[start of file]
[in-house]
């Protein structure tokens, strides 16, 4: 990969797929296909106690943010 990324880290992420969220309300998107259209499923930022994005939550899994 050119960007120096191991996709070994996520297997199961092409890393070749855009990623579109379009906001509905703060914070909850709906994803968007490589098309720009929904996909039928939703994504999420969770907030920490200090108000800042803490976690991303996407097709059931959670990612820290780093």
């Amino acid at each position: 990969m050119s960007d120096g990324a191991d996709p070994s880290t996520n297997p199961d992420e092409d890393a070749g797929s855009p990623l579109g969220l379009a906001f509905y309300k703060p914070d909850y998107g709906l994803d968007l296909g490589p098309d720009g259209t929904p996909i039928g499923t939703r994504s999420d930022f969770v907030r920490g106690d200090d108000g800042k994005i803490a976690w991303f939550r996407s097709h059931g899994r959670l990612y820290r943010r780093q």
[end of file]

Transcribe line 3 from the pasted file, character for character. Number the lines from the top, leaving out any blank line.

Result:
């Amino acid at each position: 990969m050119s960007d120096g990324a191991d996709p070994s880290t996520n297997p199961d992420e092409d890393a070749g797929s855009p990623l579109g969220l379009a906001f509905y309300k703060p914070d909850y998107g709906l994803d968007l296909g490589p098309d720009g259209t929904p996909i039928g499923t939703r994504s999420d930022f969770v907030r920490g106690d200090d108000g800042k994005i803490a976690w991303f939550r996407s097709h059931g899994r959670l990612y820290r943010r780093q």